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U.S. Census Statistics: Economic Census

Census statistics are a rich source of U.S. economic, social and demographic statistics, particularly for small areas and local communities.This is a basic guide to the major U.S censuses.

Using the Economic Census

Economic Census News

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Economic Census


  • Profiles the US economy from the national to the local level.
  • Census of businesses, not individuals.
  • Currently conducted in years ending in -2 and -7.
  • Provides industry data for the United States, states, counties and zip codes broken down by industry, product, commodity, or service, (1997 onward by NAICS and 1992 and earlier by SIC code).
  • Tables include sales or value of shipments, employment, financial, and operating and business owner statistics.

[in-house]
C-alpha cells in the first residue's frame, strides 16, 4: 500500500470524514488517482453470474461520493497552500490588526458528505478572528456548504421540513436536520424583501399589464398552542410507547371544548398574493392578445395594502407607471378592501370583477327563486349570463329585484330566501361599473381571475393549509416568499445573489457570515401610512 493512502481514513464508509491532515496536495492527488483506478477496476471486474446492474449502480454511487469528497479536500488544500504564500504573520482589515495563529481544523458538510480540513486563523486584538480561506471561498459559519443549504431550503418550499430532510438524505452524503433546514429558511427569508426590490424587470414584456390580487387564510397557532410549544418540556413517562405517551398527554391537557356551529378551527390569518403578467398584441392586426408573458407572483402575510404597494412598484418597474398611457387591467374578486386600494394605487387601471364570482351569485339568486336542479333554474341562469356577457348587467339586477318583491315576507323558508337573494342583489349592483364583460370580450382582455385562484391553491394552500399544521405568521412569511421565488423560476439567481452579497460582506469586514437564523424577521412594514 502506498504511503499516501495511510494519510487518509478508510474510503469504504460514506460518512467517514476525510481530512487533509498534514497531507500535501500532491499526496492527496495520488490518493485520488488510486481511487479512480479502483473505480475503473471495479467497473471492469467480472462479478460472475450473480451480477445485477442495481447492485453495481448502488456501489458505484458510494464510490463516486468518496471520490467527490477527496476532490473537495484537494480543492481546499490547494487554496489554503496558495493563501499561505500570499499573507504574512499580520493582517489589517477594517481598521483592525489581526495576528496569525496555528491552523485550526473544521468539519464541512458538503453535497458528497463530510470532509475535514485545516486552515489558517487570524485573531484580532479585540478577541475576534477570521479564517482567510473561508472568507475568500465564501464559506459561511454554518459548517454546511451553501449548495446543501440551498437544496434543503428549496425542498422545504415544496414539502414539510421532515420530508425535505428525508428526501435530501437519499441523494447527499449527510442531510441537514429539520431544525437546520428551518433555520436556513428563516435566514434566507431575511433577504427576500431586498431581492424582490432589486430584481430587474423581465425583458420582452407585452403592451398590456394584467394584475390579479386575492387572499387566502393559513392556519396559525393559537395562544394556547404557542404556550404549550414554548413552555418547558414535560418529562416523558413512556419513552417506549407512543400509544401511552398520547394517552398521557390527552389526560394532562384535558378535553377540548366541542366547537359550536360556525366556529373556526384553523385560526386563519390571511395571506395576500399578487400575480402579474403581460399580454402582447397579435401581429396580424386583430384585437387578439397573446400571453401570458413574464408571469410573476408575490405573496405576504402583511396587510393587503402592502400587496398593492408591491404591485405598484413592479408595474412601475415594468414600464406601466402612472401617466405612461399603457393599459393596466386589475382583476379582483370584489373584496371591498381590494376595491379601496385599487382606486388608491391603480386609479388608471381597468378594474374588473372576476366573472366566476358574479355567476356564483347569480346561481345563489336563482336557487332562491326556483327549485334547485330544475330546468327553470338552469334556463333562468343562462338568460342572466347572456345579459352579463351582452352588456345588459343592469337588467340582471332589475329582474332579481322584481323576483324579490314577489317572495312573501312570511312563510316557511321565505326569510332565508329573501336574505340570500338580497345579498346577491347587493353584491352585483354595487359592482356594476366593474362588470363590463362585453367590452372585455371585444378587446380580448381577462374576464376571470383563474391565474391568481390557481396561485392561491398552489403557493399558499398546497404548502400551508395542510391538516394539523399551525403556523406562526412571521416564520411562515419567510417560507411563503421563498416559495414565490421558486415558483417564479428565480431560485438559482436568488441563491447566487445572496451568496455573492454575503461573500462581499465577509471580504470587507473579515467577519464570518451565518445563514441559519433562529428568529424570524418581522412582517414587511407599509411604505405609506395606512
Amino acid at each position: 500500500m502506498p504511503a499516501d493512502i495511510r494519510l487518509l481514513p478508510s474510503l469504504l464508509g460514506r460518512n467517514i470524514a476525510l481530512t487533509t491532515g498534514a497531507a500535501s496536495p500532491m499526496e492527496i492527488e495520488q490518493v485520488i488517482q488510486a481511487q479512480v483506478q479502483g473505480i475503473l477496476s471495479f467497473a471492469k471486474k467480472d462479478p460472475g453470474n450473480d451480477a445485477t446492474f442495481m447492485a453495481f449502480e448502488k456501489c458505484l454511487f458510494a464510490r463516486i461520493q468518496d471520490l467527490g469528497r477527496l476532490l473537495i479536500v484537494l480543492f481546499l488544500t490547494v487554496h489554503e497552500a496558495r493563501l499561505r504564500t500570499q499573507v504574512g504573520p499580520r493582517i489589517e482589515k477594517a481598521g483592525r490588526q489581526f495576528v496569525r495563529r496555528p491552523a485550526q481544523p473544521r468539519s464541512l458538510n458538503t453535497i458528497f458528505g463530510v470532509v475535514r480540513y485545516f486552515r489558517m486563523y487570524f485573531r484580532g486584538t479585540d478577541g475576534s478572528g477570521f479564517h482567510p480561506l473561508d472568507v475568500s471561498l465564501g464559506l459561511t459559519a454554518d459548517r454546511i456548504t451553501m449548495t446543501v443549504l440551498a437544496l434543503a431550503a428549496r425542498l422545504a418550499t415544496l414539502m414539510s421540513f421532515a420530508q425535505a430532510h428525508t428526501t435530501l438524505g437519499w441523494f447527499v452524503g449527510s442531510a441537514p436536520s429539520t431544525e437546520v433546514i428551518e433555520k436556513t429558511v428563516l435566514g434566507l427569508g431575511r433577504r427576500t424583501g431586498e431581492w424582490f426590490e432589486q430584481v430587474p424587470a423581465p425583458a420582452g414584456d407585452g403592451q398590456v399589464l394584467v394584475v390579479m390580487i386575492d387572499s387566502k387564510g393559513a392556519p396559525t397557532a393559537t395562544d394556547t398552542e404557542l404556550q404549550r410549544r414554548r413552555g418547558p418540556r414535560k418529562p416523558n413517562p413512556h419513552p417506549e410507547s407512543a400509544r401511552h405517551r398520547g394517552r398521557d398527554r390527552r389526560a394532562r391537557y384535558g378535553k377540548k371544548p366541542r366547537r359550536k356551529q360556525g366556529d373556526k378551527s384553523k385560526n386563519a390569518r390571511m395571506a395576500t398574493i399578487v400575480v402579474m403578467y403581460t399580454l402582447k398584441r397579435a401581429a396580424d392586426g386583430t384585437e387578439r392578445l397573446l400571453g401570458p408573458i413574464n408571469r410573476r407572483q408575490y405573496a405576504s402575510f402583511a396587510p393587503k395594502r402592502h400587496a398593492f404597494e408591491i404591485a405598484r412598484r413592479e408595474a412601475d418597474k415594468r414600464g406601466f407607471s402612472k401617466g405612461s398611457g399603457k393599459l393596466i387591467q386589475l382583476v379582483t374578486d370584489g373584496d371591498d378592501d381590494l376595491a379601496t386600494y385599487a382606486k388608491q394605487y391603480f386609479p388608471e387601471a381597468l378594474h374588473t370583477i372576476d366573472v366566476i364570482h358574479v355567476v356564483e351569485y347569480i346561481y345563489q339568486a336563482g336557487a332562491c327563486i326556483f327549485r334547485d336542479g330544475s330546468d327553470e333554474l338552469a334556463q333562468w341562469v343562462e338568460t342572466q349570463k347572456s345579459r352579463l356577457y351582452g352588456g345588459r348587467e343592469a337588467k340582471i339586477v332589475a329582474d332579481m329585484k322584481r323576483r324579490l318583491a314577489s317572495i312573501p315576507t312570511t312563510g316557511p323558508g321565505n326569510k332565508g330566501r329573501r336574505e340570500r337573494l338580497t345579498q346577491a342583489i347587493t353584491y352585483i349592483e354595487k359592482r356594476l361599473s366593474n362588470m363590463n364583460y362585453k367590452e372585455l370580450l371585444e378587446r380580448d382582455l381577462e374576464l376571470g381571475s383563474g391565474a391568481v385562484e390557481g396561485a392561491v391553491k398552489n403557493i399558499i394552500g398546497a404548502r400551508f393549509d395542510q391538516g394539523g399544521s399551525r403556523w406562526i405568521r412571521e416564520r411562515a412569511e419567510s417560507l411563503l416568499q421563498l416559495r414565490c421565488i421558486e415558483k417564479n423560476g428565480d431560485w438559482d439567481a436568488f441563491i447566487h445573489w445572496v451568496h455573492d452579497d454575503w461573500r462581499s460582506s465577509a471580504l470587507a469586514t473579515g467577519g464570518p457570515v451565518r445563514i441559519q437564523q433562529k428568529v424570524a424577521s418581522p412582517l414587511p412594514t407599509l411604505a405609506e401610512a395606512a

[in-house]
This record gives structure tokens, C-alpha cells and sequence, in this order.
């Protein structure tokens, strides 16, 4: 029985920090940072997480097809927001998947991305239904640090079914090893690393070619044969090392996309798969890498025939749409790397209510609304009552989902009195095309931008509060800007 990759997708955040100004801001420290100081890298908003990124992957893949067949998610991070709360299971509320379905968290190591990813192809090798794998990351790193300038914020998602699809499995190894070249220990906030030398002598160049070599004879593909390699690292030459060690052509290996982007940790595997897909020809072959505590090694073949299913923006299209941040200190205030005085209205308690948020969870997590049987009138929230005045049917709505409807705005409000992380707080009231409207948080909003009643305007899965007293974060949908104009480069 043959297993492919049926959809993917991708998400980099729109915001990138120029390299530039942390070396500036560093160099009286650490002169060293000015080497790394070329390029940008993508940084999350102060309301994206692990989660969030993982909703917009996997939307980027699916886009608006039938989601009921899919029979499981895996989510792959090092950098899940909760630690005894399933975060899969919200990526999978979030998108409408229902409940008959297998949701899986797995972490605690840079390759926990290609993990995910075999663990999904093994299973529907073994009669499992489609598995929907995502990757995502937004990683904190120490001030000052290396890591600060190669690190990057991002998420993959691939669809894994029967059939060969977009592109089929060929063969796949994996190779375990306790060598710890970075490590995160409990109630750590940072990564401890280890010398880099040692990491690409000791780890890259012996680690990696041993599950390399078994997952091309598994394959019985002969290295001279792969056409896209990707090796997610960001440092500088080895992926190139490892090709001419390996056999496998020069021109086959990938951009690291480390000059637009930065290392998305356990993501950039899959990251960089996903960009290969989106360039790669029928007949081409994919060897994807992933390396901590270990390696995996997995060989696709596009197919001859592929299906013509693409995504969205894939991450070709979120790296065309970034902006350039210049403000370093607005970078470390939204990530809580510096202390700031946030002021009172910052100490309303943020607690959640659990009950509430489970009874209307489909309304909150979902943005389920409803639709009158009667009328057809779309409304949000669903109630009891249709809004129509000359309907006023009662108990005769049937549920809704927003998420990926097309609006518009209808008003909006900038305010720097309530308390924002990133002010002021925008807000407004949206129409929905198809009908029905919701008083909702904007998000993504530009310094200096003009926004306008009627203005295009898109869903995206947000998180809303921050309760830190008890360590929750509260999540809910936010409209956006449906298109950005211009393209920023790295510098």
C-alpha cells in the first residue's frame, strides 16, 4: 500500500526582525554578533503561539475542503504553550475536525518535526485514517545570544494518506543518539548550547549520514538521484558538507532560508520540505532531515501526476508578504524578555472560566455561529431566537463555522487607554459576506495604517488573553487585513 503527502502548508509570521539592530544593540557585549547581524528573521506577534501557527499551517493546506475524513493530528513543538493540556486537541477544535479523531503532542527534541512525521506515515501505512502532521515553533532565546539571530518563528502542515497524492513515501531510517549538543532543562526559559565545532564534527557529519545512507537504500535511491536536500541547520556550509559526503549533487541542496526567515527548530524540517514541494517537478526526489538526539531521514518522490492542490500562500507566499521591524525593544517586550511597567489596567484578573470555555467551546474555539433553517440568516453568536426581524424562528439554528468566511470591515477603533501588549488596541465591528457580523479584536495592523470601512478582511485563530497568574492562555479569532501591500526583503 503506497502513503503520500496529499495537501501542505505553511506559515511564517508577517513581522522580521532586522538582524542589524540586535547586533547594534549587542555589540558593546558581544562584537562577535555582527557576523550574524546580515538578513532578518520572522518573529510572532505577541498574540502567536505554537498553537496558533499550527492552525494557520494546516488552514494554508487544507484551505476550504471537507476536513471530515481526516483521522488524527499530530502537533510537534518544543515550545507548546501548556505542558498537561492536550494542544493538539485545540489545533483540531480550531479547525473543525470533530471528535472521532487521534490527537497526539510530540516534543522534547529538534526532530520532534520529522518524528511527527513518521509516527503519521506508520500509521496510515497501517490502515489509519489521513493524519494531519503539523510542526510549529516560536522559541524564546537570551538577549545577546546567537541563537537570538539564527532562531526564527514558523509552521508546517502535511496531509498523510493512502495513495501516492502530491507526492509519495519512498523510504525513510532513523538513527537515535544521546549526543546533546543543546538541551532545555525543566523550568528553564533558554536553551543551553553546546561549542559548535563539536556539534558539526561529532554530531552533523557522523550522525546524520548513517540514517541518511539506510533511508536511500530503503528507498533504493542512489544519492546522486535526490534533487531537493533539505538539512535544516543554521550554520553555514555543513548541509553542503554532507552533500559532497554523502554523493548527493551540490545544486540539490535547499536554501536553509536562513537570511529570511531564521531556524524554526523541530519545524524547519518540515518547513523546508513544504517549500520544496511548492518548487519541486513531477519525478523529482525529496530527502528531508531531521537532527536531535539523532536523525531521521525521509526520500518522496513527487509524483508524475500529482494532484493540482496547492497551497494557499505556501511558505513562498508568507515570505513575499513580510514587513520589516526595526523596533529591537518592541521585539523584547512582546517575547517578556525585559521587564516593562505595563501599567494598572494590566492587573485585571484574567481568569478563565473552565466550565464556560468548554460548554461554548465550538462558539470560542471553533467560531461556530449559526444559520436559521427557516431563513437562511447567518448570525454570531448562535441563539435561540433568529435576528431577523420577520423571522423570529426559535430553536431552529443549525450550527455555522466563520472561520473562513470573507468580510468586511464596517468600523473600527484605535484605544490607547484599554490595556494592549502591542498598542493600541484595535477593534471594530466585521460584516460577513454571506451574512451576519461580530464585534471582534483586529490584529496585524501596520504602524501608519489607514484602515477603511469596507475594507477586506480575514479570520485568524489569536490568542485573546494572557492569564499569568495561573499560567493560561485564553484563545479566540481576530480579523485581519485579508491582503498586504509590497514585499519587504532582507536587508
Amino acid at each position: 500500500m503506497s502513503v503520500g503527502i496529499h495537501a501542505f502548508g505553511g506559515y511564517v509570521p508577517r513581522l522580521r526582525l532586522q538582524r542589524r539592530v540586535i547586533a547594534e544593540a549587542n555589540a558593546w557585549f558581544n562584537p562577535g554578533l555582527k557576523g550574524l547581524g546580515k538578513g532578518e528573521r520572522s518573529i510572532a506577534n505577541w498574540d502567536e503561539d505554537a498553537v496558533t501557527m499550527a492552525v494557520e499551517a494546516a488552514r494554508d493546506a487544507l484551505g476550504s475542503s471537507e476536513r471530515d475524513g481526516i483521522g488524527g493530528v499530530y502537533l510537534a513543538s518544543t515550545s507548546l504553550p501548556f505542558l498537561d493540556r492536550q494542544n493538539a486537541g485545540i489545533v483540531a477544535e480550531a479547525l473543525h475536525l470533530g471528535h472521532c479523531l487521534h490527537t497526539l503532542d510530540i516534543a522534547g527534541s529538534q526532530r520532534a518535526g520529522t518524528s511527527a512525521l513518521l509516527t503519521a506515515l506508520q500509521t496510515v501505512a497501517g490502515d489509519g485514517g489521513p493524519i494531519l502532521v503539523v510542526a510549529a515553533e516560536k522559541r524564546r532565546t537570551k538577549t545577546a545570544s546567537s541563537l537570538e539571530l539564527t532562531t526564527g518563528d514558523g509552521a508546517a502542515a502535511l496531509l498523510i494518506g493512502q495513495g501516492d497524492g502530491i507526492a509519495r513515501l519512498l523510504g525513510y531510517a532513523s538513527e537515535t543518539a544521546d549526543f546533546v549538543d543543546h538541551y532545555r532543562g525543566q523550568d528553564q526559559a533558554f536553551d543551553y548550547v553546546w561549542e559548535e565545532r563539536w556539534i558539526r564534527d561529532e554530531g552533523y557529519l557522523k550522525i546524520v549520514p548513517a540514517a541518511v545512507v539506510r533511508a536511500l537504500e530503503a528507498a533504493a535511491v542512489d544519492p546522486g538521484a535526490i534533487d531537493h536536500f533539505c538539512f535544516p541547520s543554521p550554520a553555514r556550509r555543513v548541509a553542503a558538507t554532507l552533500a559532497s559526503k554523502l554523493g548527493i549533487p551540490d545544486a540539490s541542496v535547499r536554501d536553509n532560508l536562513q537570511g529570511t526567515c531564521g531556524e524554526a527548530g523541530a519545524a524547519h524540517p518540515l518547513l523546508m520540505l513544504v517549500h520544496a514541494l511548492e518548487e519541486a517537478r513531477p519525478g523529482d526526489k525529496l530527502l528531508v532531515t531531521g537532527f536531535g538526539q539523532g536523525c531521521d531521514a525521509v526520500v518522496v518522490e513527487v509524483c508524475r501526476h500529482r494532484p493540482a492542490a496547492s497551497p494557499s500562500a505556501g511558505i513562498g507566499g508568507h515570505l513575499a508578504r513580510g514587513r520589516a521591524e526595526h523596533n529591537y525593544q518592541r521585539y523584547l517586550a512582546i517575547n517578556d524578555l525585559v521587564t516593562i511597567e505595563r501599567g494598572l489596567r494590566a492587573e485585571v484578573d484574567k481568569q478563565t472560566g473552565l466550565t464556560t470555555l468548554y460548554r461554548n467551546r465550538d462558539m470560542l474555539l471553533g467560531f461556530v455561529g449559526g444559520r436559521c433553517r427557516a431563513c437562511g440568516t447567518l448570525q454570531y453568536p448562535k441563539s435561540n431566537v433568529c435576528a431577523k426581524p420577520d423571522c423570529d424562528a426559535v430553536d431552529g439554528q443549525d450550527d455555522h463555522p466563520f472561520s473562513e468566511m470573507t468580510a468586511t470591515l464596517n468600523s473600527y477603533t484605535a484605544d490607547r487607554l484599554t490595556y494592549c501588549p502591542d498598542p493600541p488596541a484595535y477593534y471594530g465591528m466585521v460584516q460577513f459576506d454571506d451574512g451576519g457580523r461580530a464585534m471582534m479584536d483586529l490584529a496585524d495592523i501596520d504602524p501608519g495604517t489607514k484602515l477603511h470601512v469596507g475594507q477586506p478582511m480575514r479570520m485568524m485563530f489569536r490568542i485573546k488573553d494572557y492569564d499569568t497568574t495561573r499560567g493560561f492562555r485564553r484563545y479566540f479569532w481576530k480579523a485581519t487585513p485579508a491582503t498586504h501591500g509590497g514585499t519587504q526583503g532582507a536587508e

• Agricultural, forestry and government sectors are not included in the Economic Census. See the separate Census of Agriculture and Census of Government for those sectors. Complete list of sectors not included in the 2007 Economic Census.
  • Does not provide information on individual companies or brands.


  • Historically this was part of the Census of Population and Housing and was sub-divided into the Census of Manufactures, Business, Mineral Industries, Retail trade, etc.
  • Copies of all Economic Census publications up 1997 are available in print in the MSU Main Library Census Alcove.
  • Digitized up to 1940 in the Census of Population and Housing.
  • From 2002 onward publications and statistics are only available online.

Mapping Economic Census Statistics

Other Economic Programs

While the Economic Census provides the greatest detail for the largest number of geographies, other Census economic programs provide data more frequently.

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